This architectural configuration affirms the traditional social hierarchy of schools whereby teachers hold authority over their individual classroom, while students are required to follow a controlled path. The corresponding pedagogical philosophy views education as a process and is procedural in nature. Students are required to follow a prescribed pathway upon which success is dependent on its completion.
An analogy which describes this pedagogical philosophy and its corresponding spatial configuration is the marble run. Students are like marbles on a prescribed pathway held up by the structural framework of a static education system, where
certain criteria must be passed. Individuality is disregarded in this scenario. On a micro level, the marble run describes the circulatory conditions of many educational buildings, one controlled by corridors leading into rooms, in many cases a path with minimal variation to be followed daily.
To reflect pedagogical models of the 21st century, such as Howard Gardner’s multiple intelligence theory, one where authority to control educational development is placed with the individual student, a new spatial model must be proposed. In contrast to the marble run, the analogy of a pin ball machine can used to design spaces which incites creativity and inquiry-based learning. In a pin ball machine, balls are propelled from the base and rebound off various items during their trajectory.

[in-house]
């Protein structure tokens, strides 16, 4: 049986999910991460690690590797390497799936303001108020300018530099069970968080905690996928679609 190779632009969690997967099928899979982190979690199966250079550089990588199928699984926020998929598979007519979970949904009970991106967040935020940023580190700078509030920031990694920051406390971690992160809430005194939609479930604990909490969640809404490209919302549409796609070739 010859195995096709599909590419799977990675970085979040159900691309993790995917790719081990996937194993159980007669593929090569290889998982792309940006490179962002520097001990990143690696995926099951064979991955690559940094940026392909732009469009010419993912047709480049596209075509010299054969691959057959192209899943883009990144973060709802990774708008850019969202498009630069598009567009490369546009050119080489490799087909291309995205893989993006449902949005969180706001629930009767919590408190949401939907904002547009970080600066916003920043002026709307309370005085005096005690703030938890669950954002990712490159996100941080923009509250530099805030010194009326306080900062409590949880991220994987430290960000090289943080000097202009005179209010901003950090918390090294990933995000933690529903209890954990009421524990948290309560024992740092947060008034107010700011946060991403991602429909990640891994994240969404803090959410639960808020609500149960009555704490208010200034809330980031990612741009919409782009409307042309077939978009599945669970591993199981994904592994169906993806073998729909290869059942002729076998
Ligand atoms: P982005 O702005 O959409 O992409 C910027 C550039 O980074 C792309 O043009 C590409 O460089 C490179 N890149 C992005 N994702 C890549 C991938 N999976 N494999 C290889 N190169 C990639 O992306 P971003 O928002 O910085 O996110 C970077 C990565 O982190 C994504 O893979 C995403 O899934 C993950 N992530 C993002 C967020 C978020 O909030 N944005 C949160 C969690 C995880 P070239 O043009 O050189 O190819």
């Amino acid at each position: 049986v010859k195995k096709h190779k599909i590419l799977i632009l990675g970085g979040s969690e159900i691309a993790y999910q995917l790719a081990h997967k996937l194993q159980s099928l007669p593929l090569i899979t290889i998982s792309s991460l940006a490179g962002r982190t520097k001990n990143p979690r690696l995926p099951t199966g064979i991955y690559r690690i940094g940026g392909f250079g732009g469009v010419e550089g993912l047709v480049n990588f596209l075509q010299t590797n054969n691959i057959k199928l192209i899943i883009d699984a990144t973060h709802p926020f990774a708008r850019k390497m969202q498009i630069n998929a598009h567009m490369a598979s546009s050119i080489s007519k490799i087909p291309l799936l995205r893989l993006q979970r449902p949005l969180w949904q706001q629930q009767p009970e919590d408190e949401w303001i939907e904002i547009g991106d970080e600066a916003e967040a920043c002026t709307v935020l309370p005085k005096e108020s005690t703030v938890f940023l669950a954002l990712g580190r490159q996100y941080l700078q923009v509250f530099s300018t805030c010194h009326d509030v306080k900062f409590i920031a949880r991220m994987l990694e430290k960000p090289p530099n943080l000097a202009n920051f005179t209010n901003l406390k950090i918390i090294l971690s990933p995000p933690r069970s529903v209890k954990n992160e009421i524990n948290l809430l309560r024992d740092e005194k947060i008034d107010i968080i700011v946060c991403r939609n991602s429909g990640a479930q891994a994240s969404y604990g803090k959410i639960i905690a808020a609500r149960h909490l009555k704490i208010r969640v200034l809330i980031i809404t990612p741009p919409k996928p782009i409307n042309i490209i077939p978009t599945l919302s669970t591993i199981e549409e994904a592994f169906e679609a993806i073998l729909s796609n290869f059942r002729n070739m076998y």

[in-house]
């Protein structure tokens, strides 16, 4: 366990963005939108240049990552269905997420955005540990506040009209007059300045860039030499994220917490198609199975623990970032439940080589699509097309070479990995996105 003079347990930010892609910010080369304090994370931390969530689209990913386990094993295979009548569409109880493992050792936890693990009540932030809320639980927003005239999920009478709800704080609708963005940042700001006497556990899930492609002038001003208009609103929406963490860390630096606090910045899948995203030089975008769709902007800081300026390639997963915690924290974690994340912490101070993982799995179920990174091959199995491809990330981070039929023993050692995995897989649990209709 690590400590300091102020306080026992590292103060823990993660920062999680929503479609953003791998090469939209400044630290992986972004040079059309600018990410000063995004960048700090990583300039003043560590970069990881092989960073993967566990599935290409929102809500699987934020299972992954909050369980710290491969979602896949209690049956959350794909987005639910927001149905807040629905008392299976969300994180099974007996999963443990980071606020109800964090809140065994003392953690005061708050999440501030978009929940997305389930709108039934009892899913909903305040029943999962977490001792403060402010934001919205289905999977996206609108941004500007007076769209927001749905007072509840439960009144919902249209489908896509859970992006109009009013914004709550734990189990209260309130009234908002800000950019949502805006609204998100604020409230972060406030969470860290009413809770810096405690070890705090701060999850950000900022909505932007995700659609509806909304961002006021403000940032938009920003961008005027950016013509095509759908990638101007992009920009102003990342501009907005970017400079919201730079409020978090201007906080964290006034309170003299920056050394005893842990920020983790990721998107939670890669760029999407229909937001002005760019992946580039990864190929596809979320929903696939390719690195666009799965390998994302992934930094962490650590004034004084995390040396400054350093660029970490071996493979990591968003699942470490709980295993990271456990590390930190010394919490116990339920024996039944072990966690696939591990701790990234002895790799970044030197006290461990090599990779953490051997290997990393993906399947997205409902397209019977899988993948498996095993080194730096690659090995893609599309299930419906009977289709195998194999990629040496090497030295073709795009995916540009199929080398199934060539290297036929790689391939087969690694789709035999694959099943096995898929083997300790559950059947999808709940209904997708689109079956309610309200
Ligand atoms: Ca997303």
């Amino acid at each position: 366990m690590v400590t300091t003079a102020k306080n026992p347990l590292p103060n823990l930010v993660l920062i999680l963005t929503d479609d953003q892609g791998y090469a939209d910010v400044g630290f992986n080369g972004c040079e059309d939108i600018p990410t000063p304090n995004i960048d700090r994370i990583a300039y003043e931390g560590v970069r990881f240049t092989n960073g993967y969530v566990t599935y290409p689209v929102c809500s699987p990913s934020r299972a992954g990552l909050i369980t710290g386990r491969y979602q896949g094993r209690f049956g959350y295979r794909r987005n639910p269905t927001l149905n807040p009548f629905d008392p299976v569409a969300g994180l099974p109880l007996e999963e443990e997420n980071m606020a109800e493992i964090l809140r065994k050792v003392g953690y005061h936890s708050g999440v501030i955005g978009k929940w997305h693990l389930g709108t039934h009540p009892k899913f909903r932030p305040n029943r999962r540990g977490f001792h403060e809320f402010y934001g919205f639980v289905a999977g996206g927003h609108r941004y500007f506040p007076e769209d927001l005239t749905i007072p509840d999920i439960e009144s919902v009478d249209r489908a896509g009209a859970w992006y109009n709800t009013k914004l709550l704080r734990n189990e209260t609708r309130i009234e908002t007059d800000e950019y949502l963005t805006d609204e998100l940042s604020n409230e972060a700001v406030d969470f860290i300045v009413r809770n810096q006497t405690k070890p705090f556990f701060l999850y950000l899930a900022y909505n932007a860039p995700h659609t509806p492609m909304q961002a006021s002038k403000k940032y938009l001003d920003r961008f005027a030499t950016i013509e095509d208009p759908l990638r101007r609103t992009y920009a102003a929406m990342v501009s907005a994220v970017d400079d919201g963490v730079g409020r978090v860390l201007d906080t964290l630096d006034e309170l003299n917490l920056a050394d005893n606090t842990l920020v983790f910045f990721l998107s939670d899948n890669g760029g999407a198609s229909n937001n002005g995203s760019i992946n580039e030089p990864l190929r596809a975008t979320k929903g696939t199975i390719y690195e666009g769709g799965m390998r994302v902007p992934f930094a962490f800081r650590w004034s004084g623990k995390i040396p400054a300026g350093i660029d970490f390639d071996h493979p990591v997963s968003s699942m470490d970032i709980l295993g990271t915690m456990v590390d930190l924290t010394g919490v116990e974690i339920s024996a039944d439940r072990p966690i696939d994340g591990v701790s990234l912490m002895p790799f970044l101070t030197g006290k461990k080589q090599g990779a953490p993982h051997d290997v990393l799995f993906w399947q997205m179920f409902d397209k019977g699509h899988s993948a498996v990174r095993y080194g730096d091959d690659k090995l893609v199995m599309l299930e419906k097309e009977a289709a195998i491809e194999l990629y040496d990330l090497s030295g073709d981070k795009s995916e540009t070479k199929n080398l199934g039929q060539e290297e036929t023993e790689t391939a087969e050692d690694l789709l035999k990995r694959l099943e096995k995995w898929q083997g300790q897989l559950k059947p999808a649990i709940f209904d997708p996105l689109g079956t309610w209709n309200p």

In this pedagogical model, students like the projectile chart their own individual pathway, facilitated by a broad range of study options and learning spaces. As illustrated in the diagram, interactivity with other students is encouraged. Although there is great flexibility in the curriculum for personal exploration, this occurs in a controlled environment, as like in a pin ball machine world.
Translating this social- cultural practice into architecture, one could envision a school consisting of a spatial field, in which rooms designed according to different disciplines and learning styles are embedded. Circulatory space is the ambiguous area in-between learning spaces, with a strong articulation of vertical circulation elements such as stairs and lift shafts, between floor plates. As in a pin ball machine, where the ball returns to the base, students return to their designated homebase area, before venturing to their next class